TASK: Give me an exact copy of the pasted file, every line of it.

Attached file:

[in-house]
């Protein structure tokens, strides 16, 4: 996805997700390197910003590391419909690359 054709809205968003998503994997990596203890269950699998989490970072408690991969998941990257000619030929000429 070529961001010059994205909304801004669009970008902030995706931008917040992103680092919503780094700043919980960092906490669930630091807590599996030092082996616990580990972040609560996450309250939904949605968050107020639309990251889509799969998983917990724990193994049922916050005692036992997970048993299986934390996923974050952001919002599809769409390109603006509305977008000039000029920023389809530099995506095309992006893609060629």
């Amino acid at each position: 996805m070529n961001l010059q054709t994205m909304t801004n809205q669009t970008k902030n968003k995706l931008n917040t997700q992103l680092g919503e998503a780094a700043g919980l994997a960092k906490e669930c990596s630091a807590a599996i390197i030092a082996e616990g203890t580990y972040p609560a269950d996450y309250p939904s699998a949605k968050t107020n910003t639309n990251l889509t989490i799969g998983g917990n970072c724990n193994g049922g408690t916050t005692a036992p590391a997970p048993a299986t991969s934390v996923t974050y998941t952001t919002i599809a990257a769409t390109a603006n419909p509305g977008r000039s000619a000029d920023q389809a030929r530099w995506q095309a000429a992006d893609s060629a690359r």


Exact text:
[in-house]
């Protein structure tokens, strides 16, 4: 996805997700390197910003590391419909690359 054709809205968003998503994997990596203890269950699998989490970072408690991969998941990257000619030929000429 070529961001010059994205909304801004669009970008902030995706931008917040992103680092919503780094700043919980960092906490669930630091807590599996030092082996616990580990972040609560996450309250939904949605968050107020639309990251889509799969998983917990724990193994049922916050005692036992997970048993299986934390996923974050952001919002599809769409390109603006509305977008000039000029920023389809530099995506095309992006893609060629």
């Amino acid at each position: 996805m070529n961001l010059q054709t994205m909304t801004n809205q669009t970008k902030n968003k995706l931008n917040t997700q992103l680092g919503e998503a780094a700043g919980l994997a960092k906490e669930c990596s630091a807590a599996i390197i030092a082996e616990g203890t580990y972040p609560a269950d996450y309250p939904s699998a949605k968050t107020n910003t639309n990251l889509t989490i799969g998983g917990n970072c724990n193994g049922g408690t916050t005692a036992p590391a997970p048993a299986t991969s934390v996923t974050y998941t952001t919002i599809a990257a769409t390109a603006n419909p509305g977008r000039s000619a000029d920023q389809a030929r530099w995506q095309a000429a992006d893609s060629a690359r």